Gov. Dannel Malloy is holding back funds to state agencies and municipalities to cover an estimated $881.6 million gap built into the newly passed, two-year $41.3 billion budget.
The Democrat's fiscal office announced Friday that the bulk of the $881.6 million — $700 million — will come from expected savings from the state employee labor concession agreement.
Malloy's plan reduces state operational costs by $25 million, program costs by $55 million, and state aid to cities and towns by $91 million.
The cuts to states and towns range from thousands of dollars to millions of dollars.
As an example, Bridgewater will have more than $2,000 withheld. Enfield will have $2.3 million withheld. West Hartford will get $2.2 million less.
Democratic House Speaker Joe Aresimowicz said the governor's decision to "put a quick target on our towns and public schools is misguided." He added that "A significant part of the current estimated shortfall is based on lower federal funding, which [the governor's] own budget office failed to project. Funding our schools is a clear legislative priority in the bipartisan budget just passed, so going after that particular funding raises serious questions and will no doubt bring strong pushback from all corners of the state."
Senate Democratic leader Martin Looney released a statement saying that "while lapses were inevitable, it is a source of grave concern that the administration chose to carry out the cuts in this manner."
Senate Republican leader Len Fasano said in response to the holdbacks that "the governor is blatantly ignoring the will of the legislature and doing what he wanted to do all along. He is going out of his way to dismiss certain savings and instead dramatically reduce funding to municipalities, turning a blind eye to the careful efforts of lawmakers to protect towns and cities as much as possible."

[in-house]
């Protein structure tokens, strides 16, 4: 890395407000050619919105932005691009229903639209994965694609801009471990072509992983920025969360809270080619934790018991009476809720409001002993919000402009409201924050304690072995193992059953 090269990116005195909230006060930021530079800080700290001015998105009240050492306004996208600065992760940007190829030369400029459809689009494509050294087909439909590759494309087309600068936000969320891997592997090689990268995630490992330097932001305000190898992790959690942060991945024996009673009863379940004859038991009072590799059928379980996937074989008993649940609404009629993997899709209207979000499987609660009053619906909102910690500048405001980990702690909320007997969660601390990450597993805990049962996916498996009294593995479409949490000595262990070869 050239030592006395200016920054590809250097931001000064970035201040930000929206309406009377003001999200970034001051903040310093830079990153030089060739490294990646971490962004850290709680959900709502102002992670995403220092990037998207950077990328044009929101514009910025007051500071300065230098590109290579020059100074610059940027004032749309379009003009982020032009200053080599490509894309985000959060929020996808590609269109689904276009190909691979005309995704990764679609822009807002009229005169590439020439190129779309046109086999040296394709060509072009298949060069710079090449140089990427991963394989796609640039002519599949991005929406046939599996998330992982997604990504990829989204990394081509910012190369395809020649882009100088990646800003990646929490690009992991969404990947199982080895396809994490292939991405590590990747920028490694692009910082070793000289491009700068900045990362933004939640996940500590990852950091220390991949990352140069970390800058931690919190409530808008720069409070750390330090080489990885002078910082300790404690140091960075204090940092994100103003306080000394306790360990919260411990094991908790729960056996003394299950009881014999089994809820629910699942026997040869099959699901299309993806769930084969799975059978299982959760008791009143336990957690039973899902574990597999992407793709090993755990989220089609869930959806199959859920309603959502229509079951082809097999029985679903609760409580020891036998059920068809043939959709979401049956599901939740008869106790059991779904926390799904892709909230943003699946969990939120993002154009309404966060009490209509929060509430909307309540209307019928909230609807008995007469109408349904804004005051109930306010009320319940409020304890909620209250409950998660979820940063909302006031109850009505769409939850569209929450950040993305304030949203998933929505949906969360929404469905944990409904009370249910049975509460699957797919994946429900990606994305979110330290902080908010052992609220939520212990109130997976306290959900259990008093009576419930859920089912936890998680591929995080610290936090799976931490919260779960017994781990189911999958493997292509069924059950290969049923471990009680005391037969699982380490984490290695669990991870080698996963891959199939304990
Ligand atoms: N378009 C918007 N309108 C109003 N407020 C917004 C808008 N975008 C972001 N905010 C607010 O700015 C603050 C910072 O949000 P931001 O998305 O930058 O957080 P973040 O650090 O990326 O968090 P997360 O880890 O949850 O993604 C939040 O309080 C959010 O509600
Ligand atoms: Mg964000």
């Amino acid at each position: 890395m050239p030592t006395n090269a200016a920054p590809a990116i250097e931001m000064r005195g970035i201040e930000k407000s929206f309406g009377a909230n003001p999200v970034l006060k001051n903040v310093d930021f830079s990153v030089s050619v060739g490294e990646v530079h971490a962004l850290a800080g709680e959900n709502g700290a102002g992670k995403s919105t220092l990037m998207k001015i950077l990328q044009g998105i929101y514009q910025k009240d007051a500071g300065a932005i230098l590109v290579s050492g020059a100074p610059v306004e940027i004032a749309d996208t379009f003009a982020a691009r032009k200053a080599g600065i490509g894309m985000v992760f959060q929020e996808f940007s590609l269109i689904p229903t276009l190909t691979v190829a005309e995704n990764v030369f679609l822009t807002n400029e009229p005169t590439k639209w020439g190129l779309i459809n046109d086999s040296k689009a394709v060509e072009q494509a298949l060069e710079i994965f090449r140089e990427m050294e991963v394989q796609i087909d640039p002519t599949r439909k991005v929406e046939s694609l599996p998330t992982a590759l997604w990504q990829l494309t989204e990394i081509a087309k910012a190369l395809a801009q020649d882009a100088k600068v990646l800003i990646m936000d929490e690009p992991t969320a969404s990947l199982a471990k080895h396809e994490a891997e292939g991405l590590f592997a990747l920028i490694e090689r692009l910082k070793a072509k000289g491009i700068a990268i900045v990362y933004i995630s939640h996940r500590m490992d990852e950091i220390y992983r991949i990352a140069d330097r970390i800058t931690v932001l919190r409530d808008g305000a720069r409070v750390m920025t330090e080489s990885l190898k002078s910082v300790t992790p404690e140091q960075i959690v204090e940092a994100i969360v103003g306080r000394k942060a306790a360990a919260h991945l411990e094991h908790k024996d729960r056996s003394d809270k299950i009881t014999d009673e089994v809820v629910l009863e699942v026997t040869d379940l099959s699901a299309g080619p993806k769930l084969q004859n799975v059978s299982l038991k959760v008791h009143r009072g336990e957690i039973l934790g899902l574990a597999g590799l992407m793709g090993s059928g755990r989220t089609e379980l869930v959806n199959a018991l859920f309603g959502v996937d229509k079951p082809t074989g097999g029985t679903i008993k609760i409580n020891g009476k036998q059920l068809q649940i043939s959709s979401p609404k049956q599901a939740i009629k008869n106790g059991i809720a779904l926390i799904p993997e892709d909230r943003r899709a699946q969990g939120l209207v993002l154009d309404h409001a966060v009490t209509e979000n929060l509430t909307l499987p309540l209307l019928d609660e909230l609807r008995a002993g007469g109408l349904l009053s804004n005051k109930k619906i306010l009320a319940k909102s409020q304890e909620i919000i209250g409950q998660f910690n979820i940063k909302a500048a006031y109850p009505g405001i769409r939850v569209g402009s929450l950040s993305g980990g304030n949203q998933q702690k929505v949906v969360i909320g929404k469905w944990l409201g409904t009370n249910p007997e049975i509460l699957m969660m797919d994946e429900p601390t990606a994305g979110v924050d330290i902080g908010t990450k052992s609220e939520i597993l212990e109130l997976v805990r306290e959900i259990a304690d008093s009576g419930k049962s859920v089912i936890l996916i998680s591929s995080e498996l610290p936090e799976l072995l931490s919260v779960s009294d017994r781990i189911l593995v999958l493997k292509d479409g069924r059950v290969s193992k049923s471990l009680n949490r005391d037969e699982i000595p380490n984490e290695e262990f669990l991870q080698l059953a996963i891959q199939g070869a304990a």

Malloy's budget secretary Ben Barnes says "adjustments" are needed now to achieve savings and these cuts let municipalities and agencies know how much funding to expect for the rest of the fiscal year.
The Connecticut Conference of Municipalities spokesperson Kevin Maloney said that the sudden changes to funding for cities and towns actually creates uncertainty.
"I don't think towns are going to express any other view other than being startled, upset, wondering what they can believe going forward," said Maloney. "Do we have the expectation this is going to happen again? Are towns going to be confronted in December, January with another situation?"
CCM says the cuts are going to have a significant impact.
"When there are cutbacks, it affects the quality of education. It affects the quality of police and fire services. It affects the quality of public works services. It affects building maintenance, repairing roads," said Maloney.
But more changes may need to be made to the state budget. Barnes said that, "Monday's consensus revenue forecast suggested that the Governor may need to exercise his statutory rescission authority or the General Assembly may need to take further actions to balance the budget in the months ahead."